What a clever idea. The president who is taking collective action to a whole different dimension — the “You and I” of our nation, as articulated in his Second Inaugural — announced in his State of the Union Address that he plans to help revive the economy by funding a study of the innermost aspect of the You and I: the I — in other words, the brain. Costing billions, this study of the human brain would do “what the Human Genome Project did for genetics.”
Investing in “best ideas,” Obama explained, has benefits beyond science: “Every dollar we invested to map the human genome returned $140 to our economy — every dollar.”
Historians and students of politics date reform epochs with labels that start with “New”: Theodore Roosevelt’s New Nationalism, Woodrow Wilson’s New Freedom, FDR’s New Deal, JFK’s New Frontier, or Warren Harding’s obscure New Normalcy. Obama has thrown out a more complicated label — using the brain to study the brain, as one of his “invest in best ideas” projects. To be sure, Obamacrats, or Team Obama, has not yet coined a two-word slogan that best reflects his first or second administration.
Reflecting the interdependence of the You and I (that government and individuals, and collectivities of individuals, are interconnected, intertwined and interdependent) in this new world that contains not two but what I call three colliding spheres — the public, the private, and the social — Obama has captured best as, I recall, what Alec Baldwin or Meryl Streep said “it’s complicated.” It’s no longer enough to have a public versus private, or a big government versus small, or a protected identity or not — it’s all mixed up.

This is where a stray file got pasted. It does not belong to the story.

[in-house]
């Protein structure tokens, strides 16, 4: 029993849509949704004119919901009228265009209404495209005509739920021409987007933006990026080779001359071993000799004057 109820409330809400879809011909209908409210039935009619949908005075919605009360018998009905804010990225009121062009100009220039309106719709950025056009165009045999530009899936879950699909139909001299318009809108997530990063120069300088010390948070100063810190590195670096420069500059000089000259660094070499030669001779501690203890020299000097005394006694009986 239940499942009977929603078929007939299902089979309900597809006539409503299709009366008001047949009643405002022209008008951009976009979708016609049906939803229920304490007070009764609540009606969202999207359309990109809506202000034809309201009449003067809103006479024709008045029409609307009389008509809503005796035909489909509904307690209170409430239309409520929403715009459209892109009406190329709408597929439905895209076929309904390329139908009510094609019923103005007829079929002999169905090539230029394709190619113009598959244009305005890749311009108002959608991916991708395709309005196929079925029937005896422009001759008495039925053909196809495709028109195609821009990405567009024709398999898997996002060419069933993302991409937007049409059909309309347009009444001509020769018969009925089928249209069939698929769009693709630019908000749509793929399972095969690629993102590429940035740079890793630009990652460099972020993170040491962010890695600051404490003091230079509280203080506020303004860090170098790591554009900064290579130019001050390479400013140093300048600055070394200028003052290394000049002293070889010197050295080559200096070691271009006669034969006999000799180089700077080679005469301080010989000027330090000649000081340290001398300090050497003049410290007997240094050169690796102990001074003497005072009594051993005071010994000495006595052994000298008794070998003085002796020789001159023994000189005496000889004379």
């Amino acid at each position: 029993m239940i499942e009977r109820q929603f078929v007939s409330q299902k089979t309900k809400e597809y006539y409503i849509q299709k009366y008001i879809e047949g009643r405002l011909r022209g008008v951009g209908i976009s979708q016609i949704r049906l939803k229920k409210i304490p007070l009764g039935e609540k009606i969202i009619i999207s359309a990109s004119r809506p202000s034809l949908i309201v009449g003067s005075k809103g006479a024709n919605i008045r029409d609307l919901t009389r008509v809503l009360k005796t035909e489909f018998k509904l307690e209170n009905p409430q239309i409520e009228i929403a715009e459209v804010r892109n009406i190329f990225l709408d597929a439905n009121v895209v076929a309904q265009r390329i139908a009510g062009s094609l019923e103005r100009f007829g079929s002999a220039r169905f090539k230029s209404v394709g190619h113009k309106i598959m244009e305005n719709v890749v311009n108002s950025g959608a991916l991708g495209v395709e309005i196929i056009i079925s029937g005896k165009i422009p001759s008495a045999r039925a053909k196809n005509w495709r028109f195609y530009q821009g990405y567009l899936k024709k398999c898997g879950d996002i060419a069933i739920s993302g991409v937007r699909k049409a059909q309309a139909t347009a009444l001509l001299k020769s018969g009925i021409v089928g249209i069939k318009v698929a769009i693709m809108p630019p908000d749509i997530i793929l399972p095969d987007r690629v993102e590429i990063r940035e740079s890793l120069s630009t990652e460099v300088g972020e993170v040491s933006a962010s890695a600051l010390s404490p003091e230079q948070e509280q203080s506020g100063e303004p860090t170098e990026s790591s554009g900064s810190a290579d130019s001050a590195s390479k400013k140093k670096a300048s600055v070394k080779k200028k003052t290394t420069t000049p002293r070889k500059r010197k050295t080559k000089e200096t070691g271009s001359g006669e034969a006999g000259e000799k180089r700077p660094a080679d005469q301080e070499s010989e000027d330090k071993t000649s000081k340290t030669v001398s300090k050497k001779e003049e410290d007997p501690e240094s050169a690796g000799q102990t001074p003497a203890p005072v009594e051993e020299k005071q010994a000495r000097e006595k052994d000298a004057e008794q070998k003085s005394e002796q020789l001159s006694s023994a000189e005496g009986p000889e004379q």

Just as everything becomes a Twitter acronym, Obama planted lots of “bombs” for what constitutes the “best ideas” for investment in his SOTU address. Indeed, as John Markoffreports, there was some question that Francis Collins of the National Institutes of Health “inadvertently” confirmed the plan when he wrote in a Twitter message, “Obama mentions the #NIH Brain Activity Map in #SOTU.”
Was this “inadvertent?” If there are bread crumbs about where Obama’s best ideas are leading the nation, and crumbs that are all tips as to how he will engage in the fiscal funding fight next month, then perhaps these inadvertent confirmations are a good thing for boosting the economy.
To my mind, or what dances around in my brain, double negatives create a nice space forthree-ways: ambiguity, disambiguity, and disambiguation. And no matter what Obama intended to drop, it’s great for “you and I” if Obama throws funding at initiatives that could do another double whammy of helping us keeping growing the economy while getting a chance to better understand ourselves, since the “brain remains one of the greatest scientific mysteries” while continuing to lead us out of this slumped economy.